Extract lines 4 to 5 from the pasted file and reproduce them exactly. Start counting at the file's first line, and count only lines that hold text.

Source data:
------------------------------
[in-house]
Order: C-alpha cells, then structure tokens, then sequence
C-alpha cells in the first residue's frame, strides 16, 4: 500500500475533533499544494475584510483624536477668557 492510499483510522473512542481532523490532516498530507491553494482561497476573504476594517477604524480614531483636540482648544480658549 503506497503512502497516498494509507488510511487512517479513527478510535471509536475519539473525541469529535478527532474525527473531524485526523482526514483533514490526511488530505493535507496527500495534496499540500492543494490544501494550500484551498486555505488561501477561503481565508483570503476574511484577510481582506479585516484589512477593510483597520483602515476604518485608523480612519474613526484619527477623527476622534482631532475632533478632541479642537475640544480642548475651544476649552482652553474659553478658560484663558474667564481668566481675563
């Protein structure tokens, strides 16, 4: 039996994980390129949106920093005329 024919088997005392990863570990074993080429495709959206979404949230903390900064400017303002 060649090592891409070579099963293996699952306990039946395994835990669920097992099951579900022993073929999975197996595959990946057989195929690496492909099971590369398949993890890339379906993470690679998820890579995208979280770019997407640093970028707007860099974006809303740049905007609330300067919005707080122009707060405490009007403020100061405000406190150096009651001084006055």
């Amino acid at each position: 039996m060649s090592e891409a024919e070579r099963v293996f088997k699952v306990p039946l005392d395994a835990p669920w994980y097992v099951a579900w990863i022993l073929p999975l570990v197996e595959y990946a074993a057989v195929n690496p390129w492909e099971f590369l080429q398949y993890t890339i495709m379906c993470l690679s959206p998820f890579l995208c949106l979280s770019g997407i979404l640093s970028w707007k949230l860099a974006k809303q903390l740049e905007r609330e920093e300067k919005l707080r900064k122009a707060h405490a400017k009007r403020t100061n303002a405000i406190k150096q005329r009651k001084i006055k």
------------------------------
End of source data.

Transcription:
């Protein structure tokens, strides 16, 4: 039996994980390129949106920093005329 024919088997005392990863570990074993080429495709959206979404949230903390900064400017303002 060649090592891409070579099963293996699952306990039946395994835990669920097992099951579900022993073929999975197996595959990946057989195929690496492909099971590369398949993890890339379906993470690679998820890579995208979280770019997407640093970028707007860099974006809303740049905007609330300067919005707080122009707060405490009007403020100061405000406190150096009651001084006055």
């Amino acid at each position: 039996m060649s090592e891409a024919e070579r099963v293996f088997k699952v306990p039946l005392d395994a835990p669920w994980y097992v099951a579900w990863i022993l073929p999975l570990v197996e595959y990946a074993a057989v195929n690496p390129w492909e099971f590369l080429q398949y993890t890339i495709m379906c993470l690679s959206p998820f890579l995208c949106l979280s770019g997407i979404l640093s970028w707007k949230l860099a974006k809303q903390l740049e905007r609330e920093e300067k919005l707080r900064k122009a707060h405490a400017k009007r403020t100061n303002a405000i406190k150096q005329r009651k001084i006055k």